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Proof of equivalence between nabla form and integral form of Divergence

  1. Oct 14, 2014 #1
    Does anybody knows how you can reach one form of the divergence formula from the other? Or in general, why is the equivalence 3d6d3c3e068d3ce679fa3391149e3a84.png true?
     
  2. jcsd
  3. Oct 15, 2014 #2

    mathman

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  4. Oct 15, 2014 #3
    The formula is a direct consequence of Gauss' divergence theorem. You may look at the things in the following manner.
    Suppose p is a point in 3D Euclidean space. Let Er be a solid ball centered at p with radius r , and let Sr be the boundary surface of Er with outward pointing normal (and F is the vector field). Using Gauss' theorem we have:

    _{r}}\cdot%20\!%20\underset{\!%20\!%20S_{r}}{\int%20\!%20\!%20\int%20}%20\vec{F}\cdot%20d\vec{S}.gif

    This aproximation improves as radius gets smaller, and in the limit (for r → 0 ⇒ Vr → 0) the equality holds.
    Hope this helps.
     
  5. Oct 15, 2014 #4
    Wikipedia was one of my first reference (as always) but the equivalence is merely stated, but not demonstrated.

    That is just beautiful! you should just go ahead and take my user name, you are definitely more the logos than me! I wasted all day trying to make linear transformations thinking that it was my only hope (And managed nothing).
    I actually was seeking for the proof of the equivalence before giving deep thought to the divergence theorem, just to find out that ironically I needed it to prove what apparently came before!.
    I'm starting to think that the main issue here is that this kind of differential equations where invented much later than their integral equivalent, maybe I should start taking into consideration the historical order of invention?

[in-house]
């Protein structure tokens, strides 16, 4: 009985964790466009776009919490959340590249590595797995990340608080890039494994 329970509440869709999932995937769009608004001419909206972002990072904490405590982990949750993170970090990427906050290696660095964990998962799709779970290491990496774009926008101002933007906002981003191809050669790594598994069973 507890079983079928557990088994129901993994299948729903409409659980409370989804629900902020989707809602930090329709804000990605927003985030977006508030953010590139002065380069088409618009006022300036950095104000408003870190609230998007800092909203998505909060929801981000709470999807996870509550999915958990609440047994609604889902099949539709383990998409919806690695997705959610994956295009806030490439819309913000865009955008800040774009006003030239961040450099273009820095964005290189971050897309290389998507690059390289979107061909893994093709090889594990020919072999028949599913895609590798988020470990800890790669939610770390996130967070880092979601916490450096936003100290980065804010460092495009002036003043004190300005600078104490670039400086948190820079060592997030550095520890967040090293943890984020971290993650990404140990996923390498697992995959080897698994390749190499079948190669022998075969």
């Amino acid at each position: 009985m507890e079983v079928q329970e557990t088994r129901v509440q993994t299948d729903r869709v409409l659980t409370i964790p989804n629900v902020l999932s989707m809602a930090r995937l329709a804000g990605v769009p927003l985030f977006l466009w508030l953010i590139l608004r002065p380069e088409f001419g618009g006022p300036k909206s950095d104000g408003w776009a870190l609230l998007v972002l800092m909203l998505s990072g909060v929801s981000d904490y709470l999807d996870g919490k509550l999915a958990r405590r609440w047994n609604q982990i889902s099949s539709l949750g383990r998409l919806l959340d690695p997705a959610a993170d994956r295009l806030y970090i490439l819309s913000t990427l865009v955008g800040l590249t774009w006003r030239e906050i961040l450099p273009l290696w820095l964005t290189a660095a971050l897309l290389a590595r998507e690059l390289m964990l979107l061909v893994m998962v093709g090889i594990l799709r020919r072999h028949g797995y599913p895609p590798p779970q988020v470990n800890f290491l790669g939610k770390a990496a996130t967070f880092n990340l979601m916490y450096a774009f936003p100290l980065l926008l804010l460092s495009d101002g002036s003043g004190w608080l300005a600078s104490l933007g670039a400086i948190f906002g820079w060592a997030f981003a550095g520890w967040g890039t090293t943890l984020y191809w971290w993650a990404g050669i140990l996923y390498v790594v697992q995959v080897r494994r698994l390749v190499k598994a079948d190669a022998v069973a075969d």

Anyways, thanks a lot zoki85!

    However, I must say that this leads me to another question. While the equivalence of the divergence theorem seem logical on itself (summing all the "lines" that flow trough the surface is going to give us the total flux variation on the surface, and at the same time summing the variations at all points of the volume will give us the total variation too. ) and therefore more acceptable (with "verbal" logic on the previous equivalence I got to very similar "concepts" but didn't quite seemed the same on my mind, that's why I reached out for a more formal proof) the same question inevitably rises, ¿Is there a formal proof of this equivalence? (without of course, falling on a circular logic with the previous equivalence, which would led us to establish one of the two equivalence as a "axiom", which I want to avoid).
     
    Last edited: Oct 16, 2014
  6. Oct 16, 2014 #5
    Meh, my "logos" is quite irrational in everyday life, so I don't think that user name would suit me fine. And, althought short, this is kind of a sloppy proof. It's more a demonstration by Gauss' D.T. why it holds true. I guess a pro-mathematcian should feel a need to "polish" it, to write more rigouros proof. I agree there must be other ways to prove the formula (without G.D.T.) but I didn't try it.

    Cheers
     
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